One of Toronto's most beloved restaurant empires could be on the brink of bankruptcy.
King Street Company Inc., the organization that owns Jacobs And Co. Steakhouse, Buca, La Banane and Kensington chocolate shop CXBO Chocolates, has announced that it is in financial trouble after being hit hard by the COVID-19 pandemic.
In a press release issued November 9, the company said it has obtained creditor protection and would attempt to "restructure its businesses and financial affairs."*
According to the request submitted under the Companies' Creditors Arrangement Act (CCAA), the restaurant group owes more than $34 million to its creditors and has not been able to pay that sum back due to COVID-19 closures.*
The COVID-19 Pandemic has put us in an extremely difficult situation that was beyond our control.
Peter Tsebelis, Managing Director & Partner of King Street Company Inc.
"Alongside the entire hospitality sector, the COVID-19 Pandemic has put us in an extremely difficult situation that was beyond our control," said Peter Tsebelis, managing director and partner of King Street Company Inc.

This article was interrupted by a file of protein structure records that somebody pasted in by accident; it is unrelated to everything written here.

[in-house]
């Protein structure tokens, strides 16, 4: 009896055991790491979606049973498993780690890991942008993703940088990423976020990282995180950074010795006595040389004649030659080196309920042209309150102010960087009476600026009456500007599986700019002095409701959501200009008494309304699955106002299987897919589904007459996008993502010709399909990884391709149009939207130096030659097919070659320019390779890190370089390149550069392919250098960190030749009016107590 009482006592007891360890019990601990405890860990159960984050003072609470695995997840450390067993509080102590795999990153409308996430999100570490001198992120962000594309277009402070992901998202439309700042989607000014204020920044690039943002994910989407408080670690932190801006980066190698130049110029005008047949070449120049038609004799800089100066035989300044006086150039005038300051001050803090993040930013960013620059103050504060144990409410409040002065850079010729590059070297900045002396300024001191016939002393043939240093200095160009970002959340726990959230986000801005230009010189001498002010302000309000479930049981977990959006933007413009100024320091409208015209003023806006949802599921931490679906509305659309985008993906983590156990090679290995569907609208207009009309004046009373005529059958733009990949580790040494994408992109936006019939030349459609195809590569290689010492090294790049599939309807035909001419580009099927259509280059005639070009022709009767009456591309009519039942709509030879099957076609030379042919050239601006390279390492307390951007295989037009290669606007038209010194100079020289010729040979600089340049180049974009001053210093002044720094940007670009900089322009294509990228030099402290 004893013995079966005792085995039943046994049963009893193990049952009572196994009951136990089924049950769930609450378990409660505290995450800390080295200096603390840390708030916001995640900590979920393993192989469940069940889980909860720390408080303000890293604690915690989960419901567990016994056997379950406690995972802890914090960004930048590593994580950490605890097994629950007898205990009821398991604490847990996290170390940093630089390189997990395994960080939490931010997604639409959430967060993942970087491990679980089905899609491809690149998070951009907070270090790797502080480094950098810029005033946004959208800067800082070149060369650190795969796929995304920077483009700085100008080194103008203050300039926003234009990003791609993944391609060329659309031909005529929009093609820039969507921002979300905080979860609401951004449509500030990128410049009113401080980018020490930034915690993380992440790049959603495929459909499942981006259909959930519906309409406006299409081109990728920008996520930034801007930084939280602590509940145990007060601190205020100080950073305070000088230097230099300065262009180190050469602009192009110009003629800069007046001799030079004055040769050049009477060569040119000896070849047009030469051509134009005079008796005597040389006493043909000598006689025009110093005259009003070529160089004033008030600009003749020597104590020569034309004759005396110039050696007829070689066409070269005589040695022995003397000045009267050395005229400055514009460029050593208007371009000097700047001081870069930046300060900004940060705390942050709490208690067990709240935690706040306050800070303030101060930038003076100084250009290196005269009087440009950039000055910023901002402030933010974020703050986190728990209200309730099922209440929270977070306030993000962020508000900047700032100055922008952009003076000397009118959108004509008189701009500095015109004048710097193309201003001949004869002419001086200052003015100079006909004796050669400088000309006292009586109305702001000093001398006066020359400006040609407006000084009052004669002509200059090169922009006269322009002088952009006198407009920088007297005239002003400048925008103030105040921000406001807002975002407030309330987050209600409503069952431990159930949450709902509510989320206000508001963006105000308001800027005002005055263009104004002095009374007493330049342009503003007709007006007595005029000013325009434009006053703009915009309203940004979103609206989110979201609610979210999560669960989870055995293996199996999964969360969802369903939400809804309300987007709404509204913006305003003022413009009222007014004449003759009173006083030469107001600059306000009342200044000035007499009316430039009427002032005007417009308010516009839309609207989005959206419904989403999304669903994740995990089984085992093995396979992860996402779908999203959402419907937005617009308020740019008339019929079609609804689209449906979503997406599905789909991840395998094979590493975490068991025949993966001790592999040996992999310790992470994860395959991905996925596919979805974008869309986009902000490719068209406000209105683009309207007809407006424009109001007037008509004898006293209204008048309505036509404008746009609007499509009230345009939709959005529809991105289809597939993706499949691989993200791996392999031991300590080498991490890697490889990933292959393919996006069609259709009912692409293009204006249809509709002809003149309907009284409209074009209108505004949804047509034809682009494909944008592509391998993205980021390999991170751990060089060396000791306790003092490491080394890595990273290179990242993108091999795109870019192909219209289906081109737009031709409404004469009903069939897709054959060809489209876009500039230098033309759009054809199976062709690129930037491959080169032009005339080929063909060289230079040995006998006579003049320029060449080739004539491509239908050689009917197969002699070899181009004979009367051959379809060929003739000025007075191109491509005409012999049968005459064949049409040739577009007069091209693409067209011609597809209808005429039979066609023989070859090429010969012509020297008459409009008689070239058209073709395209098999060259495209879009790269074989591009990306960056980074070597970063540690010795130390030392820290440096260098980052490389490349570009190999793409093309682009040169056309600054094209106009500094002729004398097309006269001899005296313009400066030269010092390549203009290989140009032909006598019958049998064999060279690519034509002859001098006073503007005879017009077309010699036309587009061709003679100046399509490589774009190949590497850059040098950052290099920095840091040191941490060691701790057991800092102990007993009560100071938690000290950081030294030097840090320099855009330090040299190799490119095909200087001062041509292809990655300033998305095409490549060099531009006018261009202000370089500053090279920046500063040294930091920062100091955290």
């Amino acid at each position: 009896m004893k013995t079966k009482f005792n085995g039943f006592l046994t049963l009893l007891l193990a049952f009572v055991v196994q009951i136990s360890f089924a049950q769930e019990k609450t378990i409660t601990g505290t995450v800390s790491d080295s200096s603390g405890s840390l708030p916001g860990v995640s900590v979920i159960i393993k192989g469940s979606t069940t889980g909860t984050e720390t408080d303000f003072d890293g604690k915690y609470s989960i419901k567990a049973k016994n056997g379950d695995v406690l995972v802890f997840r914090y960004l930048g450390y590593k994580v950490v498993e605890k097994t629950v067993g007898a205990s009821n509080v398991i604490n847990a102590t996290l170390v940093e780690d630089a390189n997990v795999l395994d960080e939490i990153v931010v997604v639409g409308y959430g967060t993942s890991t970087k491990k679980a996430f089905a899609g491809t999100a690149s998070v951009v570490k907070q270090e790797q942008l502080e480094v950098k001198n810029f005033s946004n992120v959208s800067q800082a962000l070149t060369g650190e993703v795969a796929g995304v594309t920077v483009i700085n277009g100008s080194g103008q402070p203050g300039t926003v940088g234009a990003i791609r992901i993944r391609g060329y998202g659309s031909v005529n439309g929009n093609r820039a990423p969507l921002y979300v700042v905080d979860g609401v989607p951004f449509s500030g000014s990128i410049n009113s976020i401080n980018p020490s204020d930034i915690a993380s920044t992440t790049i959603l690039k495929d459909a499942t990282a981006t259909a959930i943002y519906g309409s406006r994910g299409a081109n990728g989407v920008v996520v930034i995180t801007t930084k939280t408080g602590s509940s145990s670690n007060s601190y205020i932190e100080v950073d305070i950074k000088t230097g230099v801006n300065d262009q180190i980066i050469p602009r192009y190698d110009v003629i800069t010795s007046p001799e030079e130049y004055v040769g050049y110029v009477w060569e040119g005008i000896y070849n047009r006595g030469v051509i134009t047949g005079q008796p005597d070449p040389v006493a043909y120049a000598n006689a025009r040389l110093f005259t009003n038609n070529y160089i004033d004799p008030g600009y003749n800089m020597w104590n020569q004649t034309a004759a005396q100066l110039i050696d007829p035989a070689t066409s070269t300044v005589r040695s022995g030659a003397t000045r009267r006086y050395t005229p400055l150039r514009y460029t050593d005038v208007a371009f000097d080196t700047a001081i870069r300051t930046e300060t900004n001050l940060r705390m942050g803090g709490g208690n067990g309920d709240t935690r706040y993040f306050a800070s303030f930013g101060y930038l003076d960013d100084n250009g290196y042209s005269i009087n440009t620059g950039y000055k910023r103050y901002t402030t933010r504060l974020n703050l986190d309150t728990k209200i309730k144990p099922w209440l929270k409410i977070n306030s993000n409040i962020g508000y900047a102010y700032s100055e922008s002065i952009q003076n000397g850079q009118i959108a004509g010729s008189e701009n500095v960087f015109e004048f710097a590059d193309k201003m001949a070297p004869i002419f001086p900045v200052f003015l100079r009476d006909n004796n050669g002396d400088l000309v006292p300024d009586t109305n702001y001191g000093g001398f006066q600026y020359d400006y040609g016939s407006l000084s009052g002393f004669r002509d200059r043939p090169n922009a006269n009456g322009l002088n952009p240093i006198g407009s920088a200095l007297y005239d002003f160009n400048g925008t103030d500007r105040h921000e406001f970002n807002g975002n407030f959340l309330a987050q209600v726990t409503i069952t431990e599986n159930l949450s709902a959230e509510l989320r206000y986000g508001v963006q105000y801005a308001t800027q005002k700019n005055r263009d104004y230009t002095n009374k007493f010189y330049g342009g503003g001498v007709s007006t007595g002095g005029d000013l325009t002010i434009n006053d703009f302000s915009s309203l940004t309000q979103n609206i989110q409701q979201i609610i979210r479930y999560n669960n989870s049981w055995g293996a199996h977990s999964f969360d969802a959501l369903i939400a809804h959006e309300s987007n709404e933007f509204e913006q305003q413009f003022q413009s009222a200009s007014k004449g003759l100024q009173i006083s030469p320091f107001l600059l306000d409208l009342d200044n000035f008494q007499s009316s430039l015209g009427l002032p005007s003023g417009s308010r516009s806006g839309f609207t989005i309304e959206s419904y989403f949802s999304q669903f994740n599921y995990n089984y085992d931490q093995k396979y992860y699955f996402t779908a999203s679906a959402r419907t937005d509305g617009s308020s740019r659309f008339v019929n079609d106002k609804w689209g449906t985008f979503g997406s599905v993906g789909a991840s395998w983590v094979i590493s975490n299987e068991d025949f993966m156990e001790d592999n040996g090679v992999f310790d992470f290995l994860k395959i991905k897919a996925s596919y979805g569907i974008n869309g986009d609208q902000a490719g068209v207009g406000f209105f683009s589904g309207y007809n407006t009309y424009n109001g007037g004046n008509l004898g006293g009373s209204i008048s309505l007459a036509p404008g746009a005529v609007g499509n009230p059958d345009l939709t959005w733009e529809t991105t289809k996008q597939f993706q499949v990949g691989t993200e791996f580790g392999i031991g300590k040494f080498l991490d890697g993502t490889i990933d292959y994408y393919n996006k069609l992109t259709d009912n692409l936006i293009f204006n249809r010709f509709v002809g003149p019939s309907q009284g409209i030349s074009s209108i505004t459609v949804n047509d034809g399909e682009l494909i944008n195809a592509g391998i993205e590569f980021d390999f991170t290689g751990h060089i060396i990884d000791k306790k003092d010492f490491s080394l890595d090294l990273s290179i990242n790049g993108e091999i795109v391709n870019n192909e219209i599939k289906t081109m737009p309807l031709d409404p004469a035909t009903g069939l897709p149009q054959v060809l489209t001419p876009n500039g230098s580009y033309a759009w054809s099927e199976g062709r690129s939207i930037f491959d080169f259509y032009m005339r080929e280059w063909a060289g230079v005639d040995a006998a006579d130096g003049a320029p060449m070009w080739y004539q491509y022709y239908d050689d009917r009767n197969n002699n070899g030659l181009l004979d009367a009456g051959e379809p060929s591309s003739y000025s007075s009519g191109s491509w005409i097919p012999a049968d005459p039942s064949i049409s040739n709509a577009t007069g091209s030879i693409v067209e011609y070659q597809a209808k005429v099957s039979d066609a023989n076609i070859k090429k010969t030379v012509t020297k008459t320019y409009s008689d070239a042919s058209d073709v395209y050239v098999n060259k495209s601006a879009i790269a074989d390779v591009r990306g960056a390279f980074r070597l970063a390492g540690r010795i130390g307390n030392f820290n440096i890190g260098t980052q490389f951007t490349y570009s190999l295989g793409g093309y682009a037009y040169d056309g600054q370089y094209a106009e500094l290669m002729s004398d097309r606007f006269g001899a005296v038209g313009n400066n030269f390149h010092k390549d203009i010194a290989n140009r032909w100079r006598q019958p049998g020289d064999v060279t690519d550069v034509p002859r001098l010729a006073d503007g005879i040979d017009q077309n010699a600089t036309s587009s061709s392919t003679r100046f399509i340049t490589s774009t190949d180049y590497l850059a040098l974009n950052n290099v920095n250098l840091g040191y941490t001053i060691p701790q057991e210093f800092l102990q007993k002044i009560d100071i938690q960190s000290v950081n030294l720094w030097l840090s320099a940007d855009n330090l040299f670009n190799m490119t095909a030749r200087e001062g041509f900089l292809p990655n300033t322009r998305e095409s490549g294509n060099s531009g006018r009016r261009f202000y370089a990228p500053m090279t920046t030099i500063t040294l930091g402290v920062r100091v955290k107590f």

"This was an emotional decision for us but we are confident that the CCAA process will give us time to stabilize our business and ultimately put us in a stronger position to build on our successful brands as we emerge from the COVID crisis."
All of King Street Company Inc.'s restaurants have been closed for dine-in since the first shutdowns in March, with Buca offering takeout and delivery from its 2 St. Clair Ave. W. location.
The company owes more than $22,000 in rent on their Bar Buca restaurant on Eglinton Avenue, according to a notice that was posted on the location's front door by the property's landlord in October.
In the release, King Street Company Inc. says it is still planning on re-opening Jacobs & Co., La Banane, and Buca locations once indoor dining returns to Toronto.
But if the company is unable to emerge from creditor protection and declares bankruptcy, the closures would be the latest additions to a long list of restaurants killed by the COVID-19 pandemic.
*Editor's note: This article has been updated.